Paper 1 Abstract: The Limits of Technocracy at the End of Empire: British Capital and Expertise in the Indian Steel Industry, ca. 1900-1960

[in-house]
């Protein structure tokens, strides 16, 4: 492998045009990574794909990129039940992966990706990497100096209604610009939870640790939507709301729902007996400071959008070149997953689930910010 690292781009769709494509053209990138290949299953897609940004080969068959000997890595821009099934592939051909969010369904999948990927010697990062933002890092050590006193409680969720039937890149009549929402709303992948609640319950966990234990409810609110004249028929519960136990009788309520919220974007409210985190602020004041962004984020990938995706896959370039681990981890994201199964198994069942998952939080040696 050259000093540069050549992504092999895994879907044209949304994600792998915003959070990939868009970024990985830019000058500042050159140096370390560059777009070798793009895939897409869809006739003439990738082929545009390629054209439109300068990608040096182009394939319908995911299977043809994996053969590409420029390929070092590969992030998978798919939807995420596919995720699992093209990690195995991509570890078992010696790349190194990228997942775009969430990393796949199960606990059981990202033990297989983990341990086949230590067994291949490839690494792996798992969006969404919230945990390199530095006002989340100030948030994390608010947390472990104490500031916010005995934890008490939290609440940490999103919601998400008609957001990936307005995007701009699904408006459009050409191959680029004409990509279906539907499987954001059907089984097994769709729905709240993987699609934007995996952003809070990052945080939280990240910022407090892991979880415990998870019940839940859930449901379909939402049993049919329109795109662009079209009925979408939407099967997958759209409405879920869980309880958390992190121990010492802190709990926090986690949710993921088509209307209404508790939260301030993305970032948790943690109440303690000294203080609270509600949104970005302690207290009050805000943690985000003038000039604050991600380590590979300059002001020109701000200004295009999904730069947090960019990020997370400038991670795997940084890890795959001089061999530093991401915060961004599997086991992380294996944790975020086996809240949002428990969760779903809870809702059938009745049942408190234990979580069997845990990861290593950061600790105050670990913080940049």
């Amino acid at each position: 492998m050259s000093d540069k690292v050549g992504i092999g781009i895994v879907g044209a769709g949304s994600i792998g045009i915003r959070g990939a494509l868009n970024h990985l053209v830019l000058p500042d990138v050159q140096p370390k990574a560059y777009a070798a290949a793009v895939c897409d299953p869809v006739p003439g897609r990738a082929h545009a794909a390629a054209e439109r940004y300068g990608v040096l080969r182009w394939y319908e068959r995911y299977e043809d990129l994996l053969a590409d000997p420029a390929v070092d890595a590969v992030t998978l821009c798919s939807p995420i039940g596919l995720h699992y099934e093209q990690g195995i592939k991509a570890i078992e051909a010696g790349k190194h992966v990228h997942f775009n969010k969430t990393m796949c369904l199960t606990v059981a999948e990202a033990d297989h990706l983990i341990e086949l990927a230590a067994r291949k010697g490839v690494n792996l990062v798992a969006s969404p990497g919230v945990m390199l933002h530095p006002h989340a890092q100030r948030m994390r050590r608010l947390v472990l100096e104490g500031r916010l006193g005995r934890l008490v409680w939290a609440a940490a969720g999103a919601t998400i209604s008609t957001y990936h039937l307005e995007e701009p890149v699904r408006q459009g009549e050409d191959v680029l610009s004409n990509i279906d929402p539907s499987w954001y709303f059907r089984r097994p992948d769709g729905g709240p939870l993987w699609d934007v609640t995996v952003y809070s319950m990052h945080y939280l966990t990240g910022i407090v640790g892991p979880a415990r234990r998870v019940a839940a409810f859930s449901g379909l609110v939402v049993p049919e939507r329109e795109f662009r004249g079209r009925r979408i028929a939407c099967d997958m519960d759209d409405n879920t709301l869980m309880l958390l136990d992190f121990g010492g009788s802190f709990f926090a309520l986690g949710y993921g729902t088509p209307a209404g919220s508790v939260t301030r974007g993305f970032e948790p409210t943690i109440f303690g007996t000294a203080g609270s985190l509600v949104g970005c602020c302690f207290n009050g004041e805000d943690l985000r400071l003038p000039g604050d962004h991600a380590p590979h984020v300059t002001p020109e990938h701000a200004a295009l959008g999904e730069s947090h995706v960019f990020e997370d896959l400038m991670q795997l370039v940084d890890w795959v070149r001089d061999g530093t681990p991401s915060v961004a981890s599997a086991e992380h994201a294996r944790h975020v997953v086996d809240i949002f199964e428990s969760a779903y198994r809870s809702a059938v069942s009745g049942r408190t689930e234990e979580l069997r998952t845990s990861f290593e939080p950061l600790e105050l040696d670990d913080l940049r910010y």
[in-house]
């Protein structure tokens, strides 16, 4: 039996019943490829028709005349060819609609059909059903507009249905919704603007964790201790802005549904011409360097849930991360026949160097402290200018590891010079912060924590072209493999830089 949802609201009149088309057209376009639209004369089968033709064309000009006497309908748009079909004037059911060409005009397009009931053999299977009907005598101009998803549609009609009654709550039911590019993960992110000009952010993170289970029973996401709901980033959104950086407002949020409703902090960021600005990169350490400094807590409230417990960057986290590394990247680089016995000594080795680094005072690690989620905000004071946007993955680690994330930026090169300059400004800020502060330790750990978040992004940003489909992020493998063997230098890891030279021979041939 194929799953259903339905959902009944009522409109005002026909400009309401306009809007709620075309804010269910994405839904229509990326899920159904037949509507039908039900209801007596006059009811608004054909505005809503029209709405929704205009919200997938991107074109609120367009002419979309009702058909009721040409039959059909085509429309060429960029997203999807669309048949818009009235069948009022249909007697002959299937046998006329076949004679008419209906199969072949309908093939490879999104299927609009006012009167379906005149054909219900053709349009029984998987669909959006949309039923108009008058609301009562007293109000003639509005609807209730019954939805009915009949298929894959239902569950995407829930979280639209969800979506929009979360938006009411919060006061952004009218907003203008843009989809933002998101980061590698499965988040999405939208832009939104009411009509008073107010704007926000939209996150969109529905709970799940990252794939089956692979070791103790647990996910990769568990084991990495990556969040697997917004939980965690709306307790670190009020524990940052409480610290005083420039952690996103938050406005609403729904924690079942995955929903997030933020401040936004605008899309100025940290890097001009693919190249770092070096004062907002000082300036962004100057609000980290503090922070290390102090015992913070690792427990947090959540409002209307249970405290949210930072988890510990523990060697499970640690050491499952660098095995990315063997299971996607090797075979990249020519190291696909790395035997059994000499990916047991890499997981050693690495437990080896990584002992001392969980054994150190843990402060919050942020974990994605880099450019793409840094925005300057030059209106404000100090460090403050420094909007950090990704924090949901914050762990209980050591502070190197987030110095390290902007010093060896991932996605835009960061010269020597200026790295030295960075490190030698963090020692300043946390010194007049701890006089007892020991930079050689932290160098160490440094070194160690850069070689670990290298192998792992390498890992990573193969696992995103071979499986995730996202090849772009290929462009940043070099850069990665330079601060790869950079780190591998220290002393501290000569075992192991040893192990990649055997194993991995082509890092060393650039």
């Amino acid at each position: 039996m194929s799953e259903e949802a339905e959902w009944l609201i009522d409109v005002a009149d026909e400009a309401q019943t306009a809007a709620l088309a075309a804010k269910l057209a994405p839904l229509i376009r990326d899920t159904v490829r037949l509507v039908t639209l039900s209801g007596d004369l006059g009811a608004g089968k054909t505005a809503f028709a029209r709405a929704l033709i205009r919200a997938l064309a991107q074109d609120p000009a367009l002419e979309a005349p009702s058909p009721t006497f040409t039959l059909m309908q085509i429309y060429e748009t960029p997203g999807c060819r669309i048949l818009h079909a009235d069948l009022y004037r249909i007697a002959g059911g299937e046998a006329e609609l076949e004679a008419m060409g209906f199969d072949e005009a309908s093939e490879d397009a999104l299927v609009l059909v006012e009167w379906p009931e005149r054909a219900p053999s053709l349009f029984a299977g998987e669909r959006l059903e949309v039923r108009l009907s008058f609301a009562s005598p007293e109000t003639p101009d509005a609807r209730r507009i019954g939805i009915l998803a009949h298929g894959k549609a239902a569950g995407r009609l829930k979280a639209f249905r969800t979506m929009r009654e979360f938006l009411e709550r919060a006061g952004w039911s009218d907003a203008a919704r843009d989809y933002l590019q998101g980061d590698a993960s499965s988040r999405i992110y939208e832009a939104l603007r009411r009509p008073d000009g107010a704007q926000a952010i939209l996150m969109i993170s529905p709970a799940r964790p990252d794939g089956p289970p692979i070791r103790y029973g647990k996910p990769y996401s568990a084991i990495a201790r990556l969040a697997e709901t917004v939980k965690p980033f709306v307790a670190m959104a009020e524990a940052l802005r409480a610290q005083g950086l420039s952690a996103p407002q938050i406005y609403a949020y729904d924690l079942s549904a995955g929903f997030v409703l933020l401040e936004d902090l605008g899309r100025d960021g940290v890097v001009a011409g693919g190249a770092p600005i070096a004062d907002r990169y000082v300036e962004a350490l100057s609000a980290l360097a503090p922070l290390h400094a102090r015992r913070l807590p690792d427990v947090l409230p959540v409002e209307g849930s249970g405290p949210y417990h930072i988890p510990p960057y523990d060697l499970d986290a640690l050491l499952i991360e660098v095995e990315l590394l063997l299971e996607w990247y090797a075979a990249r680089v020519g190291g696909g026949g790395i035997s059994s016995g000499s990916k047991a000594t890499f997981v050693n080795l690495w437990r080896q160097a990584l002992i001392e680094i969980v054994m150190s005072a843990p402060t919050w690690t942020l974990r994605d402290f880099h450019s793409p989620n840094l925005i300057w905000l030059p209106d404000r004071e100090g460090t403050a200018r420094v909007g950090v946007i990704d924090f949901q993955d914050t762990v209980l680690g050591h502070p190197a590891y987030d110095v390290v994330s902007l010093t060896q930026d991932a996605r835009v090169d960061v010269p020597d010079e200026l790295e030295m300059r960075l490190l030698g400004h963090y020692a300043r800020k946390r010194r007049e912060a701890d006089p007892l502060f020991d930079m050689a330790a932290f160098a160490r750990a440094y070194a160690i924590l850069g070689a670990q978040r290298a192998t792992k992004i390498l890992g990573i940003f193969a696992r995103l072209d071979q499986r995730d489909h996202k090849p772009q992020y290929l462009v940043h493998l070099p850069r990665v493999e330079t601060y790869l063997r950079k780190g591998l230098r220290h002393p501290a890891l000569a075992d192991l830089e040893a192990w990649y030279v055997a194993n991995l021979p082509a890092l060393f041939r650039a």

The Tata Iron and Steel Company at Jamshedpur was the largest integrated steelworks in the British Empire, founded in 1907 as a pioneering enterprise in a quintessentially ‘backward’ agrarian region of eastern India. From the very beginning, the Tatas experienced recurring tensions between their nationalist claims to swadeshi (self-sufficiency) and reliance on foreign capital and expertise. This paper begins by situating the origins of the Tatas’ cultivation of technocratic management in the work of the Department of Social Science and Administration at LSE, funded by a Tata philanthropic foundation and tasked with making recommendations on welfare policy at Jamshedpur. I then show how TISCO resisted the implementation of both Fabian ideas and modified Taylorist programmes of labour efficiency from the 1920s until the aftermath of the Second World War. As the vision to make Jamshedpur into another Bournville or Port Sunlight faded, Indian industrial psychology provided the conceptual vocabulary necessary for the problems of ‘indigenous’ or ‘vernacular’ capitalism to be resolved within a global and comparative frame. In so doing, the paper re-thinks the transition from paternalism or welfare capitalism to industrial relations and personnel management across the metropolitan-colonial divide. The marginalisation of British expertise continued in the 1950s, amidst the pressures of Cold War competition, the nationalisation of the steel industry in Britain and the establishment of state-run steel plants in Nehru’s India that could effectively compete with the Tatas. I conclude by reflecting on the possibilities of new economic and intellectual histories of the British Empire opened up by the archives of a business firm once on the ‘periphery’ – now very much at the centre after Tata Steel’s acquisition of Corus (the erstwhile British Steel) in 2007.